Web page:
Mitch McConnell's (R-Ky.) fingerprints are all over the government shutdown fiasco. The Senate minority leader voted in support of closing the government, and he then brokered a deal with Democrats to open it back up again.
With a dismal approval rating, McConnell already faced a tricky re-election path in 2014. And given how voters overwhelmingly opposed the shutdown and Republicans' handling of it, McConnell's dual roles in the mess could boost his opponents on both the right and left.
At first glance, a poll out Thursday from Democratic pollster PPP appeared to show just that, as it found McConnell trailing his likely Democratic challenger, Alison Lundergan Grimes, by a 45-43 percent split. In addition, the poll found that 48 percent of voters said they were less likely to support McConnell for re-election because of his role in the shutdown.
However, Grimes' lead remained within the poll's margin of error. And her edge remained virtually unchanged from August when PPP found her leading the race 45-44 percent, suggesting she had failed to capitalize on the shutdown's negative headlines.
The latest survey also found that even when respondents were given a prompt noting McConnell's involvement in the shutdown, it didn't move the needle in Grimes' favor; with that wording, Grimes led 47-45 percent, again a two-point gap.
Meanwhile, McConnell had an enormous lead over his Tea Party-aligned primary challenger, Matt Bevin, as of August. Though there is no recent polling on the contest, the shutdown alone is unlikely to wipe out a 40-point lead overnight.
Still, Grimes and Bevin — is sure to wield the shutdown as a weapon as the campaign rolls on, hoping it resonates with voters through repetition. Both on Wednesday leapt to criticize McConnell's role in ending the impasse, a potential preview of the refrains we'll see from them over the coming months.
Grimes said it was "an embarrassment that McConnell waited until the 11th hour" to strike a deal. On the other side, Bevin accused him of having "negotiated the GOP surrender."
"When the stakes are highest, Mitch McConnell can always be counted on to sell out conservatives," Bevin said in a statement. It probably didn't help McConnell, then, that Democrats rushed to publicly bear-hug him for helping them out. (McConnell is surely thanking them for all their kind words.)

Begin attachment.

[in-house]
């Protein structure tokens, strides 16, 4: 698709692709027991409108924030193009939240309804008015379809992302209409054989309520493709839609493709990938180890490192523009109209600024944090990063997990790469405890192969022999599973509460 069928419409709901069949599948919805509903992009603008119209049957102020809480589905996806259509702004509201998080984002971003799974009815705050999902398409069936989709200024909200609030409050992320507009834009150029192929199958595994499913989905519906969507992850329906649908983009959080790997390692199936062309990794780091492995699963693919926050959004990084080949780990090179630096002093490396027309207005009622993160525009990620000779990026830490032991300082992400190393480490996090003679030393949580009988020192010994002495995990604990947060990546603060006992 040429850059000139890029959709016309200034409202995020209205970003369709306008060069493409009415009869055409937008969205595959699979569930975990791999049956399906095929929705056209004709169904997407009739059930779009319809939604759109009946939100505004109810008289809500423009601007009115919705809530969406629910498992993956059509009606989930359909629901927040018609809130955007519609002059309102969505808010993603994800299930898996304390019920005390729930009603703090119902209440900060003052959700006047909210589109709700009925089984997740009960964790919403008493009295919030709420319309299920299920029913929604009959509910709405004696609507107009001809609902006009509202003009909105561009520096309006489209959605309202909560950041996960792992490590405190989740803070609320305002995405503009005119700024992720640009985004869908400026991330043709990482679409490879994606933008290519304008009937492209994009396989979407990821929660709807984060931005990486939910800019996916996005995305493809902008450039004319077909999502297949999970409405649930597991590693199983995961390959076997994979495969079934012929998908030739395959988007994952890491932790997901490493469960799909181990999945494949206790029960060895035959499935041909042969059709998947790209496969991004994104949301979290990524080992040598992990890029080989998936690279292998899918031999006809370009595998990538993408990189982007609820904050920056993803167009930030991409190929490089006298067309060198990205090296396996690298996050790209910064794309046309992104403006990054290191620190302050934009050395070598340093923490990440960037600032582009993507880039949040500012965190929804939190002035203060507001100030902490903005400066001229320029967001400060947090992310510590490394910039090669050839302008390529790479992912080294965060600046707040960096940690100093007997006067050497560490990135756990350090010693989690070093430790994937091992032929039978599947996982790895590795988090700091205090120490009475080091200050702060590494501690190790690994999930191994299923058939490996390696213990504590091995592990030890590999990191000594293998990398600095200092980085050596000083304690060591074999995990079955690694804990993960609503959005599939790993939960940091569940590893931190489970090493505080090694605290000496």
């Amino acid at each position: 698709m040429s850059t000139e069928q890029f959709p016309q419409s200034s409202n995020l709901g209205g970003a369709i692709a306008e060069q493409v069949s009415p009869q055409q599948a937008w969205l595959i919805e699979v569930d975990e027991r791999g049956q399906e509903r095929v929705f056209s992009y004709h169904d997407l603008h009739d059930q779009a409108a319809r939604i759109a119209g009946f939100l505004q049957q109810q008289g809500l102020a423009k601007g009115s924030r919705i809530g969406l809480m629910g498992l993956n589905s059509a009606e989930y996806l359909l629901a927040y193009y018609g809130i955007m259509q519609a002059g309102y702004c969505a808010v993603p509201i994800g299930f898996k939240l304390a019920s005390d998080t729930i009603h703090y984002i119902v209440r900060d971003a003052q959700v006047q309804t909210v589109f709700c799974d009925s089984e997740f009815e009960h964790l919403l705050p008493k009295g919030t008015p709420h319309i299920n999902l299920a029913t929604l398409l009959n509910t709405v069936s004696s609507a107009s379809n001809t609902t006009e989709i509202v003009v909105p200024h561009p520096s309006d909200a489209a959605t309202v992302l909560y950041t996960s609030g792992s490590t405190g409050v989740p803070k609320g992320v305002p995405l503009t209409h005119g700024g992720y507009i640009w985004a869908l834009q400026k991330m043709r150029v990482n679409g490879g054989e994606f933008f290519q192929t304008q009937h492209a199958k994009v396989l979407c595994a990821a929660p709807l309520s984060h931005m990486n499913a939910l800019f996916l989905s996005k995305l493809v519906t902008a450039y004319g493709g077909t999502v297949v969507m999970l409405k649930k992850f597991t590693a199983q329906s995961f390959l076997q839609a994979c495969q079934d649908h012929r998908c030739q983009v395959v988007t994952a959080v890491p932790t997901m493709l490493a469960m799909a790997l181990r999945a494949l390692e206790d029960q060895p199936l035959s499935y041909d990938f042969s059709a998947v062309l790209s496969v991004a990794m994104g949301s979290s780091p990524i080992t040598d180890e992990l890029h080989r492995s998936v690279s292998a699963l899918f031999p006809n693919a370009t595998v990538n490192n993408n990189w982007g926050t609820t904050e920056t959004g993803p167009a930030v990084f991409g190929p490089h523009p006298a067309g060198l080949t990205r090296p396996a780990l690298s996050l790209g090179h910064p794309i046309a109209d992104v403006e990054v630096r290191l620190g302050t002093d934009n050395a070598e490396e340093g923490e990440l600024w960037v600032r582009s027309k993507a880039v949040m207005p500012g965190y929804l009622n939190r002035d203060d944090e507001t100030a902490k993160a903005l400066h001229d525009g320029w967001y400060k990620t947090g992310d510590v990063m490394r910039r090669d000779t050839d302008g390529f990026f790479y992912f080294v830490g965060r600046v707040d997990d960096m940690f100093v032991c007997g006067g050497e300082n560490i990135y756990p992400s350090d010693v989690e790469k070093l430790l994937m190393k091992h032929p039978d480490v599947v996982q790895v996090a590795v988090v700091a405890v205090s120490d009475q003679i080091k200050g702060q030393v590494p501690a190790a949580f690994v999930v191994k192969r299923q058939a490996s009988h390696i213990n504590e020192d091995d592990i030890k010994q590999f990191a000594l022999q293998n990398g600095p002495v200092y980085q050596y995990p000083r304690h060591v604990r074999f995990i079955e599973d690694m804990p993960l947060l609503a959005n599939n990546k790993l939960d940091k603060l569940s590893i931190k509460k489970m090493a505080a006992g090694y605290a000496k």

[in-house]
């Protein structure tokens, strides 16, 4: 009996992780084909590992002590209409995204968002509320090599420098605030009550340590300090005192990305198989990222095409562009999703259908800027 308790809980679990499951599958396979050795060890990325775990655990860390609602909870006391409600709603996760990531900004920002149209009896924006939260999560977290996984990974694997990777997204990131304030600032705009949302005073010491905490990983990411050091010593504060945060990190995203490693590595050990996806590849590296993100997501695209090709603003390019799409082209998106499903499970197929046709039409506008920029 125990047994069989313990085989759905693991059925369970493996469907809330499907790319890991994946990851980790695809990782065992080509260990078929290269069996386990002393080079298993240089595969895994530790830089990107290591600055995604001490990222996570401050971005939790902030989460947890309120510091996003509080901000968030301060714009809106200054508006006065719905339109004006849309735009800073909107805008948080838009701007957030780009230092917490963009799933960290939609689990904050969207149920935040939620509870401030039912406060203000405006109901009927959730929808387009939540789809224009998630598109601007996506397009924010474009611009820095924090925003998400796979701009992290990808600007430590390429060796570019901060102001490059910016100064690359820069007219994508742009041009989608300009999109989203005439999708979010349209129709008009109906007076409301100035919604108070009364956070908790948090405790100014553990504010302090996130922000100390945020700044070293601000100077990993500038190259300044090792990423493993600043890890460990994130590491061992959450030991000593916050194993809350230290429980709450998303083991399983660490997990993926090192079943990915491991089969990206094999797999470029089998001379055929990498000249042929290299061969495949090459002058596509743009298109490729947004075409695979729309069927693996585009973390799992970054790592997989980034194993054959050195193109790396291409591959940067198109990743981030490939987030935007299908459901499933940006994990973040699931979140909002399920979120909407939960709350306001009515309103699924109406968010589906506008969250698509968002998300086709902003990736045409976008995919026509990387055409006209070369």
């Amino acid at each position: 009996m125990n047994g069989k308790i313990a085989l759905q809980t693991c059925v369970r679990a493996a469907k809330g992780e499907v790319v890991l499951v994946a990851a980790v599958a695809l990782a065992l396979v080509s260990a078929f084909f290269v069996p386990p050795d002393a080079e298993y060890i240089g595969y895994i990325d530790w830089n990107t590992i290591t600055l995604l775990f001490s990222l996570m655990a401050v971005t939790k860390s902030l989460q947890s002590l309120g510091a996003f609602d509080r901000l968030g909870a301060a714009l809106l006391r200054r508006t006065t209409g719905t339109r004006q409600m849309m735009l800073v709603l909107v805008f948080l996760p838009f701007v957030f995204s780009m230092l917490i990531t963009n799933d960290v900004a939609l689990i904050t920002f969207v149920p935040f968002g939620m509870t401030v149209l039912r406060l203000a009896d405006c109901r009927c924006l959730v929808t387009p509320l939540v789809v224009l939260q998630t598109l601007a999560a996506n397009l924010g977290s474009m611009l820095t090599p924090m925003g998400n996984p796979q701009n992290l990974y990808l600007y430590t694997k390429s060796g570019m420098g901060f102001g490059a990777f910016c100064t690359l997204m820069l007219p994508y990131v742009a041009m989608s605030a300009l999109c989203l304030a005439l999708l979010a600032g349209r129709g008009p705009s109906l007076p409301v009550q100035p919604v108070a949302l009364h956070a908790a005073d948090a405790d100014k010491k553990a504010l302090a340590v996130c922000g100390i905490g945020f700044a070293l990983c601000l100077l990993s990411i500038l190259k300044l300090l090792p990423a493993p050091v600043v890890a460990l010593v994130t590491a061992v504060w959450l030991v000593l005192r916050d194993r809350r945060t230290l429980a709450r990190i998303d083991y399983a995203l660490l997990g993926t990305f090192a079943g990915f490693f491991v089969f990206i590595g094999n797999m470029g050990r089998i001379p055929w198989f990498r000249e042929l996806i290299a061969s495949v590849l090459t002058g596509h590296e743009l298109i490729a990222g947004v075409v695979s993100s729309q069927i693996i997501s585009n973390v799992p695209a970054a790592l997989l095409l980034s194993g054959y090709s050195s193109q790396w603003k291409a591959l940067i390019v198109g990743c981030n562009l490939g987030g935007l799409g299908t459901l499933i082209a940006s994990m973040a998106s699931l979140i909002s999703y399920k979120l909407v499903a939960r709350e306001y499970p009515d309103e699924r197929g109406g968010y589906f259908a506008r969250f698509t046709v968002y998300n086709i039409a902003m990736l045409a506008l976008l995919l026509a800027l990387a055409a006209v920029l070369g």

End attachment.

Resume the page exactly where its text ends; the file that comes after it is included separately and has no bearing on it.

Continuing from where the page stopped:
Further, the Senate compromise included nearly $3 billion for a dam project in Kentucky. Though senators from California and Tennessee added the provision to the final deal, McConnell "has been its historical champion," according to BuzzFeed's John Stanton.
Whether the earmark was inserted to reward McConnell or not, it certainly looked bad. Bevin called the deal "rotten," while the Senate Conservatives Fund, which opposed the full package, labeled it the "Kentucky Kickback," and said it was "an insult to Kentucky families."
The Senate Conservatives Fund is a prime example of McConnell's struggles to court the right. The group called McConnell a "turncoat" and accused him of committing "the ultimate betrayal" for supporting a procedural vote to fund the government without gutting ObamaCare — even though that vote merely prevented a filibuster, and he voted against the bill's final passage.
Ultimately though, time is on McConnell's side. It's a long way to the first votes of the 2014 election cycle, and by then the shutdown "will all seem like a bad dream," wrote the Washington Post's Ezra Klein.
If the GOP again threatens to shut down the government — there's another funding fight looming for January, and a debt ceiling showdown one month later — it would likely weigh him down. McConnell, though, has said another shutdown is "off the table."
His opponents could certainly try to frame the shutdown as a case study of McConnell's flaws. But whether that argument will truly resonate months from now, when it didn't even register during the shutdown's darkest days, seems unlikely.